God of wine and fertility
- King Midas saved Dionysus's mentor, Silenus, and in return Dionysus gave him anything he wanted. King Midas asked for the power to have everything that he touched turn to gold, to which Dionysus reluctantly agreed. King Midas eventually realized that this was a harmful power, and Dionysus took away his power. ("Dionysus")
- Once Dionysus disguised himself as a young man when he was taken aboard a ship by pirates. He asked to be taken to Naxos, but the pirates had other ideas. They wanted to sell him into slavery, and only one of them disagreed. Dionysus, disguised as a young boy, turned the ship into grapevines and killed all of the pirates. The only one he left alive was the pirate who didn't want to sell him into slavery, this pirate took him to Naxos. ("Dionysus")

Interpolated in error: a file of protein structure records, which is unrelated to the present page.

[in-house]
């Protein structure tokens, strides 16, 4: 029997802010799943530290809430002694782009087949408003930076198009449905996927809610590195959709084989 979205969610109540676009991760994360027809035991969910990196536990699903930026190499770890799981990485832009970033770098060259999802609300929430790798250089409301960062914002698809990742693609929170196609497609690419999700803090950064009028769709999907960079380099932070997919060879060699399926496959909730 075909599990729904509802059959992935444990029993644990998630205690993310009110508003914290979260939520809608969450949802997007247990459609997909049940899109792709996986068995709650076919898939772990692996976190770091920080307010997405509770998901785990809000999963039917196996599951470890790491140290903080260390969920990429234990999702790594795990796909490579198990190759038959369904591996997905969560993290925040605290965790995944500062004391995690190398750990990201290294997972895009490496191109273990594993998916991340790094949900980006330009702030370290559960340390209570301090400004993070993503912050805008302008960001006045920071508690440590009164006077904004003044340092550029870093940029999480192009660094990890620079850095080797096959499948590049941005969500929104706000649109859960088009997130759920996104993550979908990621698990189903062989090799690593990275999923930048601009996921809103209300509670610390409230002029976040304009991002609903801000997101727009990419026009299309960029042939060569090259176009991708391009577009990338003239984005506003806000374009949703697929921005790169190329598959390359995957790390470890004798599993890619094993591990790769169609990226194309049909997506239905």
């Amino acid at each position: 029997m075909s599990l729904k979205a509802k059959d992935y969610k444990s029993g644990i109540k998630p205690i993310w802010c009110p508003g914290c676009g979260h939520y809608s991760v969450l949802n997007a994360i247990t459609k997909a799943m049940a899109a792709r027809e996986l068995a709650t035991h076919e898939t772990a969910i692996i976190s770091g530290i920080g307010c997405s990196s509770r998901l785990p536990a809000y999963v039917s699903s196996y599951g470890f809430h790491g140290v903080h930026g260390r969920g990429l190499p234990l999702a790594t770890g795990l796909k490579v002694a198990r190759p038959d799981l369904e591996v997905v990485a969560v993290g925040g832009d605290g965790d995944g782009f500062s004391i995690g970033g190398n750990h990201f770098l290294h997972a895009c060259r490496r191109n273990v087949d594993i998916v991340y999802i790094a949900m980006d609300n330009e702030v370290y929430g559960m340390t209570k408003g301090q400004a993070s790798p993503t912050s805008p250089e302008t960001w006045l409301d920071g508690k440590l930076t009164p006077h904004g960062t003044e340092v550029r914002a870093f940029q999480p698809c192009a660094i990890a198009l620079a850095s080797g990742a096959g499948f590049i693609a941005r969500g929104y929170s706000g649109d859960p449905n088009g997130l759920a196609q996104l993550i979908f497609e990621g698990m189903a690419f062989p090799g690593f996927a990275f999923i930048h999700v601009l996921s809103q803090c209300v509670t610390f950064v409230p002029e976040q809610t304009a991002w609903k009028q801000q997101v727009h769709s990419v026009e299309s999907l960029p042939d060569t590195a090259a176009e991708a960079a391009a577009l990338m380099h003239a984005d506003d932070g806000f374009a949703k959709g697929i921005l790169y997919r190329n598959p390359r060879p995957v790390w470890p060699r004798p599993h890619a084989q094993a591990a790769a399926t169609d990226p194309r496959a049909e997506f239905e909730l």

- When Dionysus was trying to convince the gods to make him one of the Olympians, one of his biggest opponents was Hera. Hera had just bore a son, Hephaestus, who she threw off of Olympus. He sent her a chair with invisible bonds that no one could get her free from. Dionysus went to where Hephaestus was hiding, got him drunk, and brought him back to Olympus, where he freed Hera from the contraption. Hera then became one of Dionysus's supporters and he was eventually made an Olympian, the god of wine and fertility. (Hansen)
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"Dionysus." UXL Encyclopedia of World Mythology. Vol. 2. N.p.: UXL, 2009.
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Hansen, William. "Dionysus." World History: Ancient and Medieval Eras.
ABC-CLIO, 2014. Web. 9 Nov. 2014.
Parada, Carlos. "Dionysus 2." Dionysus 2 - Greek Mythology Link.
Carlos Parada and Maicar Förlag, 1997. Web. 9 Nov. 2014.